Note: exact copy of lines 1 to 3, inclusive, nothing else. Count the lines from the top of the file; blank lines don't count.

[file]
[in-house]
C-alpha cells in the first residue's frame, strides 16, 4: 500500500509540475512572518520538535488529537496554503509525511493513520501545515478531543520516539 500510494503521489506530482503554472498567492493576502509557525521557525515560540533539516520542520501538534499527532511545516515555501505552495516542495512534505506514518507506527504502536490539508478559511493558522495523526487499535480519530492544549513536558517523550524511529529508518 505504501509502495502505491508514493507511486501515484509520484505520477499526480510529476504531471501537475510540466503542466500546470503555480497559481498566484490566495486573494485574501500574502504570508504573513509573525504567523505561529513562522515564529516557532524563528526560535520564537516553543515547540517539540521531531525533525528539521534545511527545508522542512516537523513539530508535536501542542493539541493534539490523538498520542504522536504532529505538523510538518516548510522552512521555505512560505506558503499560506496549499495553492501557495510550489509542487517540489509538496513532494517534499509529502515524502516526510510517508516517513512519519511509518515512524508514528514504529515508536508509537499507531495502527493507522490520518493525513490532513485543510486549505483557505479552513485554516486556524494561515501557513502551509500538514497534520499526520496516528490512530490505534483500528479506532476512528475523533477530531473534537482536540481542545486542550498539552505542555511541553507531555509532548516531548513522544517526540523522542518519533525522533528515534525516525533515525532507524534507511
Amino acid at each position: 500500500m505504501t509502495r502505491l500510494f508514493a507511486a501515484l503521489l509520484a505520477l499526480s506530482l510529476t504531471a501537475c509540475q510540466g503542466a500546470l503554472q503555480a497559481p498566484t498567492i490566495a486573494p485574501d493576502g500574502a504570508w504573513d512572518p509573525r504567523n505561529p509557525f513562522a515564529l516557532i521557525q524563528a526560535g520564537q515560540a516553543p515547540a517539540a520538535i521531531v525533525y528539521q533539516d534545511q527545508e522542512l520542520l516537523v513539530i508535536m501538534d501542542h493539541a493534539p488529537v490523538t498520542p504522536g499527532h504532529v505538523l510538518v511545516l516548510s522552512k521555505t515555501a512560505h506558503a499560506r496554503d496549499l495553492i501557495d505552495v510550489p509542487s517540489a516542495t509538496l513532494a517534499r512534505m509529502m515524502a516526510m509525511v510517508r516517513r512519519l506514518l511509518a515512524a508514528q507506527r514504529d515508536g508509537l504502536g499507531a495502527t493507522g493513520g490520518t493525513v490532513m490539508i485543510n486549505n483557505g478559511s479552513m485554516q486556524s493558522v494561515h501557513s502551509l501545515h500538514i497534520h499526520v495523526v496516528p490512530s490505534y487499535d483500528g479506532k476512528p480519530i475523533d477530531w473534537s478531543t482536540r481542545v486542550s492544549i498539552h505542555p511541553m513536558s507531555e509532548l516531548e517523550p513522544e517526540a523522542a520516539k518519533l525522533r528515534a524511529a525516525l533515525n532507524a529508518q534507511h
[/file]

[in-house]
C-alpha cells in the first residue's frame, strides 16, 4: 500500500509540475512572518520538535488529537496554503509525511493513520501545515478531543520516539 500510494503521489506530482503554472498567492493576502509557525521557525515560540533539516520542520501538534499527532511545516515555501505552495516542495512534505506514518507506527504502536490539508478559511493558522495523526487499535480519530492544549513536558517523550524511529529508518 505504501509502495502505491508514493507511486501515484509520484505520477499526480510529476504531471501537475510540466503542466500546470503555480497559481498566484490566495486573494485574501500574502504570508504573513509573525504567523505561529513562522515564529516557532524563528526560535520564537516553543515547540517539540521531531525533525528539521534545511527545508522542512516537523513539530508535536501542542493539541493534539490523538498520542504522536504532529505538523510538518516548510522552512521555505512560505506558503499560506496549499495553492501557495510550489509542487517540489509538496513532494517534499509529502515524502516526510510517508516517513512519519511509518515512524508514528514504529515508536508509537499507531495502527493507522490520518493525513490532513485543510486549505483557505479552513485554516486556524494561515501557513502551509500538514497534520499526520496516528490512530490505534483500528479506532476512528475523533477530531473534537482536540481542545486542550498539552505542555511541553507531555509532548516531548513522544517526540523522542518519533525522533528515534525516525533515525532507524534507511
Amino acid at each position: 500500500m505504501t509502495r502505491l500510494f508514493a507511486a501515484l503521489l509520484a505520477l499526480s506530482l510529476t504531471a501537475c509540475q510540466g503542466a500546470l503554472q503555480a497559481p498566484t498567492i490566495a486573494p485574501d493576502g500574502a504570508w504573513d512572518p509573525r504567523n505561529p509557525f513562522a515564529l516557532i521557525q524563528a526560535g520564537q515560540a516553543p515547540a517539540a520538535i521531531v525533525y528539521q533539516d534545511q527545508e522542512l520542520l516537523v513539530i508535536m501538534d501542542h493539541a493534539p488529537v490523538t498520542p504522536g499527532h504532529v505538523l510538518v511545516l516548510s522552512k521555505t515555501a512560505h506558503a499560506r496554503d496549499l495553492i501557495d505552495v510550489p509542487s517540489a516542495t509538496l513532494a517534499r512534505m509529502m515524502a516526510m509525511v510517508r516517513r512519519l506514518l511509518a515512524a508514528q507506527r514504529d515508536g508509537l504502536g499507531a495502527t493507522g493513520g490520518t493525513v490532513m490539508i485543510n486549505n483557505g478559511s479552513m485554516q486556524s493558522v494561515h501557513s502551509l501545515h500538514i497534520h499526520v495523526v496516528p490512530s490505534y487499535d483500528g479506532k476512528p480519530i475523533d477530531w473534537s478531543t482536540r481542545v486542550s492544549i498539552h505542555p511541553m513536558s507531555e509532548l516531548e517523550p513522544e517526540a523522542a520516539k518519533l525522533r528515534a524511529a525516525l533515525n532507524a529508518q534507511h